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Letters to Cyclingnews - December 12, 2003
Am I the only one who sees Heras' departure from Postal as just further proof of the strategic genius of Bruyneel and Armstrong? The talk of Postal "not being happy" about Heras leaving is simply for the media. Postal is seen as the aggrieved side, but takes the hide ride in not being critical. Isn't it revealing that Postal didn't lift a finger to try to keep Heras? Why didn't Bruyneel try to match the Saiz offer?
Heras riding "against" Armstrong in the next Tour is perfect for Postal. Heras is a great rider, but he will not win the Tour. But he will be a contender, and he will attack. Where will Heras attack? Obviously on the steepest slopes. Who will this hurt the most? Obviously Ullrich. Who will this hurt the least? Armstrong. Postal couldn't ask for a better "enemy". Heras is better as an enemy than as a teammate.
Heras was certainly not Armstrong's best teammate in the last Tour. Rubiera was Who was there on Luz-Ardiden?. Postal could use another Rubiera much more than Heras. Can anyone think of a more Rubiera-like rider than Azevedo? Isn't it interesting how quickly Heras was replaced?
The real genius in all this is how Bruyneel engineered this while making it seem like Saiz' idea!
Roberto Heras #2
Remember the talk of Lance asking Roberto Heras to slow down the pace on climbs in Tours past?
Anybody going to bet against little Roberto in the time trial on Alpe d'Huez next year?
Well Heras has finally done it. He will lead his own team in 2004. It couldn't have happened to a better rider. Heras epitomizes, to me, what it is to be a great cyclist. He is a spectacular talent that cannot be denied. He also represents what I consider an iconic rider. For those of you who seem my rambling letters on this page before, I usually go on and on about how there should be more rider loyalty to teams. Riders these days tend to skip out on their teams at the first signs of success only to lead another team to Nowhereville. It's stupid and annoying.
Heras is different. Heras is a cycling samurai who has sacrificed himself on many occasions for the greater good of his team leader. He is an honorable man. He has put in his time, made his (former) team great, learned from the best and now is MORE than capable of being a contender. He has demonstrated how it should be done. His loyalty to US Postal and Armstrong is without reproach. Armstrong has his five Tour wins thanks in large part to the efforts of this great yet soft-spoken warrior. Now he will lead the Liberty team where it will be his turn to be shogun.
In his new team he will have the likes of Igor, Isidro, Allen... almost the entire ONCE squad! What a squad it is! This last minute team has come together and will undoubtedly be a force in next year's season. Keep your eyes on this one boys, it's going to be a contender!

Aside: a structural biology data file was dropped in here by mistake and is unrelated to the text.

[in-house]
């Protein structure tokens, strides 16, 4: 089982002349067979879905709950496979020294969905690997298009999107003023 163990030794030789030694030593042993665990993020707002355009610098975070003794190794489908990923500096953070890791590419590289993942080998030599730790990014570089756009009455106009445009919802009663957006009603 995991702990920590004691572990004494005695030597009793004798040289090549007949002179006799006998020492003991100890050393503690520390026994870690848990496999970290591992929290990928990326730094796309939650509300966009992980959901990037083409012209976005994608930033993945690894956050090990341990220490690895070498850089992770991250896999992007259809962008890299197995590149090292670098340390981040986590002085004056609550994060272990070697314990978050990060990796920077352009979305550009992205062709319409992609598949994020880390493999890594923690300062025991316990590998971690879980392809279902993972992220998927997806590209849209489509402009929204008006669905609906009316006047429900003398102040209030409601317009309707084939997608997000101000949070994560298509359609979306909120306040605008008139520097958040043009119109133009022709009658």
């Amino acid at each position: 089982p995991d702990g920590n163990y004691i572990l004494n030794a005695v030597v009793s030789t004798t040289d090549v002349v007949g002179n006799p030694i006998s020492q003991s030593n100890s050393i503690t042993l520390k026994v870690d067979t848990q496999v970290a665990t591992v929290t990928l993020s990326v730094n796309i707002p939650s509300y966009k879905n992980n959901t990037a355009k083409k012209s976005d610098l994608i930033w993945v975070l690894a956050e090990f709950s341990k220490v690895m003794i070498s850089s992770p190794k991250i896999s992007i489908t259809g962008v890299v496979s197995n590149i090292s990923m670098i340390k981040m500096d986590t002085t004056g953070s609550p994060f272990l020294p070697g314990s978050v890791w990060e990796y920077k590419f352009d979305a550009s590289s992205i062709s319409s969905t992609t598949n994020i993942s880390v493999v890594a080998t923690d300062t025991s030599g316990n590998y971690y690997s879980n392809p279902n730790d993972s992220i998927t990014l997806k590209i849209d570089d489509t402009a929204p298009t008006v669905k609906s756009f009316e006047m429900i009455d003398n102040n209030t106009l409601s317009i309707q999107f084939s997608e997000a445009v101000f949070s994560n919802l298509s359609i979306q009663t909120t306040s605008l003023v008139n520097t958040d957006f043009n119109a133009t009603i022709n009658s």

One thing though. Heras, if you're listening buddy, work on your TT skills, it's too big a weakness.
Roberto Heras #4
I for one say let him go also. Yes, he is an amazing rider, but as we all know and we all have seen in history, the Tour is nothing like any other stage race in the world. Roberto Heras will never win the tour. Never! He simply does not have the strength, power, nor watts to race against the top riders in the world in France's grand race. He should stick with his program to peak for the Vuelta because that is about the only stage race he has the ability to win. Maybe the Giro, but I doubt he ever rides it, and then again, he would run up against Simoni who would also crush him in that three-week race as well.
Heras is an amazing rider, probably the best climber in the peloton, but when it comes down to the Tour de France, he cannot handle the vicious assaults that Armstrong, Vino, Mayo, or the next up-and-comer will throw out him. If he does leave, I would bet on him to win Huez TT next year with Armstrong one second behind him. But by this point Armstrong will have already put 3 minutes into him on the earlier flat TT, easily hung with him in the mountains, so nowhere for him to hide.
He should leave, though, as he has made it clear he wants to win the tour and Lance said he may be back in 2005.
Roberto Heras #5
I don't think the Posties should be too miffed about the Heras departure. From Postal's perspective, it probably couldn't have worked out better for a few reasons:
1) Heras would have been a free agent at the end of next year and likely would
have left anyway
I don't blame Heras for leaving - with a Spanish team (financed by the advertising budget of a US company... ha!), he becomes a more popular figure around Europe. With a good team around him he can perform, but, if he has ticked off Lance, look out on the slopes next summer. Lance rides better when he's angry.
Roberto Heras #6